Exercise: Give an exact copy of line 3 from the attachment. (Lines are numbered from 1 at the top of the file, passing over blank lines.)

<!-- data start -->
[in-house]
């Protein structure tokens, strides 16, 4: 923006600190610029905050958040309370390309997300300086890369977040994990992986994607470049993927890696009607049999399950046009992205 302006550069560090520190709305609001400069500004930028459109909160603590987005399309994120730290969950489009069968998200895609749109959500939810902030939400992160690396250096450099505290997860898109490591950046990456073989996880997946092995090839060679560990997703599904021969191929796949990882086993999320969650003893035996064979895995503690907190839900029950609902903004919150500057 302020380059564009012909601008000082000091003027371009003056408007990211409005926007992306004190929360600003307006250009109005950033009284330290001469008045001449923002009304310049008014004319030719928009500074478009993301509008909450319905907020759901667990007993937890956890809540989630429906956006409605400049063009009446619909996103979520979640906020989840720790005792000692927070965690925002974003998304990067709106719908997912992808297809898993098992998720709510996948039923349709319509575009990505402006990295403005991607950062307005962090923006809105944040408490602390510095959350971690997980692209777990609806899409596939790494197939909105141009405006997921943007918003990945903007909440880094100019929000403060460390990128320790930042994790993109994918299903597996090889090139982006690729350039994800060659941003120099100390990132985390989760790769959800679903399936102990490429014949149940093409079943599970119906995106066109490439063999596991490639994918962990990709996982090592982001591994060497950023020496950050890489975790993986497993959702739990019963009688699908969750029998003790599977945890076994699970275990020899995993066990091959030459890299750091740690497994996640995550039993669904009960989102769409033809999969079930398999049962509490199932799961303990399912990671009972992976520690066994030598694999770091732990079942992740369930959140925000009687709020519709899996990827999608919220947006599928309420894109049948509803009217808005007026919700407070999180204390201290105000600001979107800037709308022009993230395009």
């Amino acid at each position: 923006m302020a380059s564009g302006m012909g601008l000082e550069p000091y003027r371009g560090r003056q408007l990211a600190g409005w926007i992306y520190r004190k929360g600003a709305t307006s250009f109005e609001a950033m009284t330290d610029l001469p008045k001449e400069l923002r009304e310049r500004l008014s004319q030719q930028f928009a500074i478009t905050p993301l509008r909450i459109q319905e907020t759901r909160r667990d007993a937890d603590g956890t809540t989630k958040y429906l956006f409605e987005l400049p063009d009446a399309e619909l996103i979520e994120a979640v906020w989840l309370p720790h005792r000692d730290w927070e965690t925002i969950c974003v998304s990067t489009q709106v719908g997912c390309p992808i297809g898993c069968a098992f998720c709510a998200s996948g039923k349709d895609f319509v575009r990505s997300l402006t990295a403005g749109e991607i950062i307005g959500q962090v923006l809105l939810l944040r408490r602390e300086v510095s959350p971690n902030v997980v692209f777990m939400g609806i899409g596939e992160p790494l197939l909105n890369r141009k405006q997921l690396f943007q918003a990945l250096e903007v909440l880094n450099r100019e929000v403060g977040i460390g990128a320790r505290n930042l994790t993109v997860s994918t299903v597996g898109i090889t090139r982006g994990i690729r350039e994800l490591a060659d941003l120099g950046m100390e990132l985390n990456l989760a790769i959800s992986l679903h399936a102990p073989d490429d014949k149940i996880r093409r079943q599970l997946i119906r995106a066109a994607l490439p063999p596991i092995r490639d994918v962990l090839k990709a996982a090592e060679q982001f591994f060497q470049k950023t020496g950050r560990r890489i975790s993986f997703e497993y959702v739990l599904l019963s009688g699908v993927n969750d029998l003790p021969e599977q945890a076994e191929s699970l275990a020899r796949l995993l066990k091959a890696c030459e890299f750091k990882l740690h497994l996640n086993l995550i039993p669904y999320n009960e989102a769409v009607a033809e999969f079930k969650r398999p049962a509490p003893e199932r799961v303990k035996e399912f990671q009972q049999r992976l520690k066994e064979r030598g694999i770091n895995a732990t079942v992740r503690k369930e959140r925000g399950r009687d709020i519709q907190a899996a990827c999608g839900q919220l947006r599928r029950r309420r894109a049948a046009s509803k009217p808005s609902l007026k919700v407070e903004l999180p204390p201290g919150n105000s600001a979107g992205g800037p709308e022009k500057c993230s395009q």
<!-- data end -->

């Amino acid at each position: 923006m302020a380059s564009g302006m012909g601008l000082e550069p000091y003027r371009g560090r003056q408007l990211a600190g409005w926007i992306y520190r004190k929360g600003a709305t307006s250009f109005e609001a950033m009284t330290d610029l001469p008045k001449e400069l923002r009304e310049r500004l008014s004319q030719q930028f928009a500074i478009t905050p993301l509008r909450i459109q319905e907020t759901r909160r667990d007993a937890d603590g956890t809540t989630k958040y429906l956006f409605e987005l400049p063009d009446a399309e619909l996103i979520e994120a979640v906020w989840l309370p720790h005792r000692d730290w927070e965690t925002i969950c974003v998304s990067t489009q709106v719908g997912c390309p992808i297809g898993c069968a098992f998720c709510a998200s996948g039923k349709d895609f319509v575009r990505s997300l402006t990295a403005g749109e991607i950062i307005g959500q962090v923006l809105l939810l944040r408490r602390e300086v510095s959350p971690n902030v997980v692209f777990m939400g609806i899409g596939e992160p790494l197939l909105n890369r141009k405006q997921l690396f943007q918003a990945l250096e903007v909440l880094n450099r100019e929000v403060g977040i460390g990128a320790r505290n930042l994790t993109v997860s994918t299903v597996g898109i090889t090139r982006g994990i690729r350039e994800l490591a060659d941003l120099g950046m100390e990132l985390n990456l989760a790769i959800s992986l679903h399936a102990p073989d490429d014949k149940i996880r093409r079943q599970l997946i119906r995106a066109a994607l490439p063999p596991i092995r490639d994918v962990l090839k990709a996982a090592e060679q982001f591994f060497q470049k950023t020496g950050r560990r890489i975790s993986f997703e497993y959702v739990l599904l019963s009688g699908v993927n969750d029998l003790p021969e599977q945890a076994e191929s699970l275990a020899r796949l995993l066990k091959a890696c030459e890299f750091k990882l740690h497994l996640n086993l995550i039993p669904y999320n009960e989102a769409v009607a033809e999969f079930k969650r398999p049962a509490p003893e199932r799961v303990k035996e399912f990671q009972q049999r992976l520690k066994e064979r030598g694999i770091n895995a732990t079942v992740r503690k369930e959140r925000g399950r009687d709020i519709q907190a899996a990827c999608g839900q919220l947006r599928r029950r309420r894109a049948a046009s509803k009217p808005s609902l007026k919700v407070e903004l999180p204390p201290g919150n105000s600001a979107g992205g800037p709308e022009k500057c993230s395009q």